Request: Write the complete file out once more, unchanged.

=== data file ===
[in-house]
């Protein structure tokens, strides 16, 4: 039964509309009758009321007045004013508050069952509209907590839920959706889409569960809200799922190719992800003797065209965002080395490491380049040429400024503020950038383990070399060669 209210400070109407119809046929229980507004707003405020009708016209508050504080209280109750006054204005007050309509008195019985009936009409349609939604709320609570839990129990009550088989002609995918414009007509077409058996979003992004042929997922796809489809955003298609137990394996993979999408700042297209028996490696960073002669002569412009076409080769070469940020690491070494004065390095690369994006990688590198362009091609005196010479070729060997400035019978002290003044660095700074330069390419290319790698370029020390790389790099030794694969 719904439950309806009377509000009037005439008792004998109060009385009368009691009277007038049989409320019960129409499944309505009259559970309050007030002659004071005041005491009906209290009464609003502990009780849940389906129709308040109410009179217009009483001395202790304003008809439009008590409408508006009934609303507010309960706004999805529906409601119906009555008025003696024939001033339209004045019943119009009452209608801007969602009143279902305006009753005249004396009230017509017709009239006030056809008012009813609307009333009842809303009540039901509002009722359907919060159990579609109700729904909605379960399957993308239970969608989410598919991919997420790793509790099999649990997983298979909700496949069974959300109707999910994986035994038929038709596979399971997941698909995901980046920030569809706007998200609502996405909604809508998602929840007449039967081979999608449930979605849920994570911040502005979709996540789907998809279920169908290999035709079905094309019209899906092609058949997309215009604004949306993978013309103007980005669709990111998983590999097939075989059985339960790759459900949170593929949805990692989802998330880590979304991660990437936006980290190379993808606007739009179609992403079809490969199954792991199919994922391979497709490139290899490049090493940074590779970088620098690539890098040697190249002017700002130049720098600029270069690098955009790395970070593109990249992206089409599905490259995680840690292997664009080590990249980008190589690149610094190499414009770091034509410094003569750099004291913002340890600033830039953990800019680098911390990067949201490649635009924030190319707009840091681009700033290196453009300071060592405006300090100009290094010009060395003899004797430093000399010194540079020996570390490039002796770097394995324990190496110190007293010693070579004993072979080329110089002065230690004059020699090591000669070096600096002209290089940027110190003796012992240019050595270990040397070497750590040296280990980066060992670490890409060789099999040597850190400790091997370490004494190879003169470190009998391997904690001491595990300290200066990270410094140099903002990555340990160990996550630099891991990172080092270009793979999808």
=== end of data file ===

[in-house]
């Protein structure tokens, strides 16, 4: 039964509309009758009321007045004013508050069952509209907590839920959706889409569960809200799922190719992800003797065209965002080395490491380049040429400024503020950038383990070399060669 209210400070109407119809046929229980507004707003405020009708016209508050504080209280109750006054204005007050309509008195019985009936009409349609939604709320609570839990129990009550088989002609995918414009007509077409058996979003992004042929997922796809489809955003298609137990394996993979999408700042297209028996490696960073002669002569412009076409080769070469940020690491070494004065390095690369994006990688590198362009091609005196010479070729060997400035019978002290003044660095700074330069390419290319790698370029020390790389790099030794694969 719904439950309806009377509000009037005439008792004998109060009385009368009691009277007038049989409320019960129409499944309505009259559970309050007030002659004071005041005491009906209290009464609003502990009780849940389906129709308040109410009179217009009483001395202790304003008809439009008590409408508006009934609303507010309960706004999805529906409601119906009555008025003696024939001033339209004045019943119009009452209608801007969602009143279902305006009753005249004396009230017509017709009239006030056809008012009813609307009333009842809303009540039901509002009722359907919060159990579609109700729904909605379960399957993308239970969608989410598919991919997420790793509790099999649990997983298979909700496949069974959300109707999910994986035994038929038709596979399971997941698909995901980046920030569809706007998200609502996405909604809508998602929840007449039967081979999608449930979605849920994570911040502005979709996540789907998809279920169908290999035709079905094309019209899906092609058949997309215009604004949306993978013309103007980005669709990111998983590999097939075989059985339960790759459900949170593929949805990692989802998330880590979304991660990437936006980290190379993808606007739009179609992403079809490969199954792991199919994922391979497709490139290899490049090493940074590779970088620098690539890098040697190249002017700002130049720098600029270069690098955009790395970070593109990249992206089409599905490259995680840690292997664009080590990249980008190589690149610094190499414009770091034509410094003569750099004291913002340890600033830039953990800019680098911390990067949201490649635009924030190319707009840091681009700033290196453009300071060592405006300090100009290094010009060395003899004797430093000399010194540079020996570390490039002796770097394995324990190496110190007293010693070579004993072979080329110089002065230690004059020699090591000669070096600096002209290089940027110190003796012992240019050595270990040397070497750590040296280990980066060992670490890409060789099999040597850190400790091997370490004494190879003169470190009998391997904690001491595990300290200066990270410094140099903002990555340990160990996550630099891991990172080092270009793979999808």